views from the gods

saints and sinners of the stage and screen

An Edam Odyssey
Etcetera Theatre
30th July 2013


Keir Carroll

Photography © Richard McKenzie

The supermarket shelves of sketch comedy are currently jam-packed with troupes screaming out to be bought. It seems like everyone with a couple of friends is throwing their hand in - some becoming a high-quality Waitrose product, others ending up like Tesco Value. To gather and retain a following, a USP helps, but isn't necessary. A consistent hit-rate of top gags is really the only prerequisite to fame. So where do relative new-starters Goes Well With Cheese fall? Well, quite like the name of the show - it's something you'd pick up on occasion and enjoy, but by no means a staple of your weekly shop.

Laboured metaphors aside, this five-person team - Stephen Mawhinney, Jacob Hatton, Mark Richardson, Perdita Stott (also one quarter of the all-girl comedy group The Kitten Killers) and Keir Carroll - do present a diverse, fast-paced show taking in everything from parody to surrealism to straight-up punning in an effort to get a laugh. It's an incredibly quick turnaround which means that even if the sketches don't land (and they sometimes don't quite get the response the group are looking for) there's another coming soon. And the bits that don't work are, at the very least, never boring. I know that seems like damning with faint praise, but it's really not, it takes a lot to keep things engaging.

But some suffered with the lack of originality - a Secret Millionaire sketch, a parody of dating sites riffing on ideas seen as far back as Smack the Pony and Fist of Fun. Others suffered with a forced topicality, Wills and Kate being unglamorously shoehorned into a sketch about a mother insisting everyone hold her baby proved to be neither cutting satire nor absurd juxtaposition. Equally, a book seller flogging "reduced" books (in which the name had been reduced, not the price) was a good concept that could have used some better titles. Billed as a pun-run, it only served to highlight the lack of understanding as to what puns are - as Henri Bergson has it, "two different sets of ideas are expressed, and we are confronted with only one series of words". Here, Delia's How To Coo or The Wind in the Will are very explicitly not puns.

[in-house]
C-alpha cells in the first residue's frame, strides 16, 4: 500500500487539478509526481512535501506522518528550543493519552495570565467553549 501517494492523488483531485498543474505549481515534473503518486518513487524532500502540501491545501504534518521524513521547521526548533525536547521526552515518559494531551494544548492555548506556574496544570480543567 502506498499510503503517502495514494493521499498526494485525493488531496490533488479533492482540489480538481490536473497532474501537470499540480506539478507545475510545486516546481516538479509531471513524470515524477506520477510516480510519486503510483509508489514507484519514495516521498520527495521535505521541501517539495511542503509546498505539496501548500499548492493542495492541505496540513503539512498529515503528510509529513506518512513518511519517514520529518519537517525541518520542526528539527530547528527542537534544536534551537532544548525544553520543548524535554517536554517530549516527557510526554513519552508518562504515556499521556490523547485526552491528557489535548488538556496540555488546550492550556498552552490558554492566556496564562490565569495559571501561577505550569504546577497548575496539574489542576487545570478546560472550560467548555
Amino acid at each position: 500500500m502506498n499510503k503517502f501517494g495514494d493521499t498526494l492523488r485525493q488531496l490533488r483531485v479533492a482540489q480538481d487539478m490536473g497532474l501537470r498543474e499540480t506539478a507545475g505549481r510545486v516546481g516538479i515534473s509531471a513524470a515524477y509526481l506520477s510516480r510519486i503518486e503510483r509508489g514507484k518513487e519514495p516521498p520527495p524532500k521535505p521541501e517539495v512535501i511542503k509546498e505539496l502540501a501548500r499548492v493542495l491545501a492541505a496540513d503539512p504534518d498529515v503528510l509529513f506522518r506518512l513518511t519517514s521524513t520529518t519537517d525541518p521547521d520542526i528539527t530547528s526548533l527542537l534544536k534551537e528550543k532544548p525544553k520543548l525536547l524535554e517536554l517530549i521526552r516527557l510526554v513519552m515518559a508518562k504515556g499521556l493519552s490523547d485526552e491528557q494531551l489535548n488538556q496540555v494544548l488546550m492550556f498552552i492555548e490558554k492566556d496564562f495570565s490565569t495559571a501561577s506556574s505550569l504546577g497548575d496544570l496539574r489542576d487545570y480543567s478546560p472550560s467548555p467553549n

Perdita Stott and Mark Richardson

Photography © Richard McKenzie

Others were more successful. A retro Thunderbirds spoof was elevated above the usual Peter Kay nostalgia by virtue of astute, sharp performances with spot-on movement from Hatton and Richardson as Brains and Virgil fought, reducing their hero status to schoolboys. This routine aside, the triumphs came with gags in which the situation, if not the outcome, were all fairly relatable. A cold-caller and some obnoxious customer service were nicely observed and subverted. And a real winner came along in the form of a judgemental supermarket self-checkout machine played by Carroll. A reworking of a sketch used in their 2012 show Zinfandel, this was a souped-up version - both funnier and smarter. There's no issue with rehashing old ideas if this is the final product.

The five have dedication to the craft, showing plenty of preparation, energy and enthusiasm. You have to have respect for comedians who gamely throw themselves into anything head first, will do anything for a laugh and aren't averse to self-mockery. Carroll, for example, was happy to strip down to very little in a final scene lampooning modelling. The problems lie in the tightness and punchiness of their writing. If they keep refining and constantly questioning their work as they have in the above checkout machine piece, though, a lot of these issues will eventually be ironed out.

Laboured metaphors front and centre, edam's a fairly mild cheese - unchallenging, not hugely complex. It's no mature cheddar like the Penny Dreadfuls, nor a brash, in-your-face aged stilton like Late Night Gimp Fight. But it is a great staple - you just need a bit of pickle to liven it up a bit.

An Edam Odyssey ran from 29th to 30th July 2013 at the Etcetera Theatre, as part of the Camden Fringe.

Nearest tube station: Camden Town (Northern)

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